A Cosmopolitan Clan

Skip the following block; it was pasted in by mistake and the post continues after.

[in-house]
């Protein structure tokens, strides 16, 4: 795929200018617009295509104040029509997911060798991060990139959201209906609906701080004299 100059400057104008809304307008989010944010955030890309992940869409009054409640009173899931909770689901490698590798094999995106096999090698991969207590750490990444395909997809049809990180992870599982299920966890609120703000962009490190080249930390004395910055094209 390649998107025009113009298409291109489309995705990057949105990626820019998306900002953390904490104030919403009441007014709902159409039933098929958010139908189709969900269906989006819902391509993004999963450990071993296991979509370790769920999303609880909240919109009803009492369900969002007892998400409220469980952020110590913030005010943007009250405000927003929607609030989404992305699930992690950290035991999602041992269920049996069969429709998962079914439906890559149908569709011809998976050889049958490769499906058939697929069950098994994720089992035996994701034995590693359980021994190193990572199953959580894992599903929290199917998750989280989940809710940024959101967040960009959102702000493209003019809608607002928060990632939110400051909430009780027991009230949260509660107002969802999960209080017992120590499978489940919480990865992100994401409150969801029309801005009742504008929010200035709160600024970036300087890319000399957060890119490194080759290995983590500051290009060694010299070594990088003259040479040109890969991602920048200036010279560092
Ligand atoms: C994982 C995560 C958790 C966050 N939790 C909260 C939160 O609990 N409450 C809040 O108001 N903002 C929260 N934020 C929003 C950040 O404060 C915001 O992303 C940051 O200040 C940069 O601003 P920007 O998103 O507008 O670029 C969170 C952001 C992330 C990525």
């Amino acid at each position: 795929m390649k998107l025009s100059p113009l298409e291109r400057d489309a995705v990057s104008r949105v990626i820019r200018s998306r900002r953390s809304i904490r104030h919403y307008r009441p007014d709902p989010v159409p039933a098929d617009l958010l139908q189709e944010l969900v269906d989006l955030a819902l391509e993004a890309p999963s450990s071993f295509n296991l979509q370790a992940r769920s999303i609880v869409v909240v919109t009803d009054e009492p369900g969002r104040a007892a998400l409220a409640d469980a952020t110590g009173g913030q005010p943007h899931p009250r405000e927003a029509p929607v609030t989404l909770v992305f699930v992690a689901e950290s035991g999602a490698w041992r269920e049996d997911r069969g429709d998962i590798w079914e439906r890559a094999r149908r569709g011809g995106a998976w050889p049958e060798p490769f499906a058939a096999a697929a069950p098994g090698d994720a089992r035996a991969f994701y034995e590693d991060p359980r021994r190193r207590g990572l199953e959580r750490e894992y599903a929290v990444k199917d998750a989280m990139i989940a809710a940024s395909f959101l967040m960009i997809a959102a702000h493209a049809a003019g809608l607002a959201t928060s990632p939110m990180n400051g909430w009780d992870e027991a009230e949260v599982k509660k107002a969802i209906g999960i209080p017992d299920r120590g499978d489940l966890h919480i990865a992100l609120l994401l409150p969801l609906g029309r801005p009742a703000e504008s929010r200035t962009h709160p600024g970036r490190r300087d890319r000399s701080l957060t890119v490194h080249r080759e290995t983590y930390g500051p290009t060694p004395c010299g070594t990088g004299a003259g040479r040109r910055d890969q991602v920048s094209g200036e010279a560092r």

ONE of the pleasures of a good biography is that it brings into focus the achievements of its subject but also brings him or her down to eye level, so to speak, letting the reader get to know a real human being who walked on the ground.There is, after all, something comfortably universal about the rhythm of a life story; even geniuses were schoolchildren once, and wrote letters home, and considered where to go to school and where to get a job. And so this approach to biography does not denigrate but rather enhances the subject's accomplishments. "The Jameses: A Family Narrative," by R.W.B. Lewis, is just this sort of biography. He has woven a rich tapestry of many lives, but principally those of William James, the psychologist and philosopher; his younger brother Henry James, the novelist; their sister, Alice, and their parents and younger brothers. We appreciate the achievements of two world-class geniuses, and one might-have-been (Alice, but for her health problems and "nervousness"). And we see the Jameses as human beings - as very human bein gs - in tender mutual support but also lively intellectual and other rivalry. The immigrant ancestor of the James family in America was William James of Albany, N.Y., who came over from County Cavan, Ireland, in 1789 as a young man of 18. The Jameses of County Cavan were Presbyterians and thus denied ownership of their land by the ruling Anglo-Irish. Caught between the Anglo-Irish, whom they outnumbered two to one but did not outrank, and far more numerous Roman Catholics, many Irish Protestants saw their best hope for the future in coming to America. William James certainly succeeded in the new nation. Settling in Albany, he built up a fortune that was second in the country only to that of John Jacob Astor and that included ownership of all of Syracuse, N.Y., then a somewhat swampy village. William tried to cut out of his will two of his sons, including Henry (later known as Henry James Senior after his son, Henry, had come into his own as a writer). But the will was successfully contested and Henry received a legacy that left him, as he is said to have murmured when he heard about it, "Leisured for life." This was the estate that supported thousands and thousands of miles of travel, mostly European, by Henry Sr. and his family. This travel led to rather disrupted educations for the children and to also a sense that they were neither American nor European but simply "Jamesian." The Jameses had their collective dark side; the most notable manifestation of this was the trouble many of them had with depression and mental instability. Henry Sr. experienced in 1844 an episode of fundamental existential fear, a "vastation," as he called it. His son William went through something similar in Rome, with his brother Henry beside him cheerfully oblivious to William's distress. Henry went through a serious depression toward the end of his life, and Alice had such difficulties throughout her life. She and her youngest brother, Robertson, each spent some time in mental institutions. There was almost always sunshine, though, after the "moral thunderstorms." The Jameses are not exactly virgin territory for a biographer. The collective and multigenerational approach is part of what distinguishes this book. One of the stories the book tells in passing, so to speak, is that of how a 19th-century family managed to keep connected to its many children over miles and oceans and years. They had the advantages of affluence, let there be no doubt. That Henry and Alice never had families of their own probably helped keep the family of origin more closely knit. But it is still striking how a family not far removed from the time when crossing the ocean was a once-in-a-lifetime event, and usually a one-way trip, managed to keep so closely in touch, and not just physically but mentally.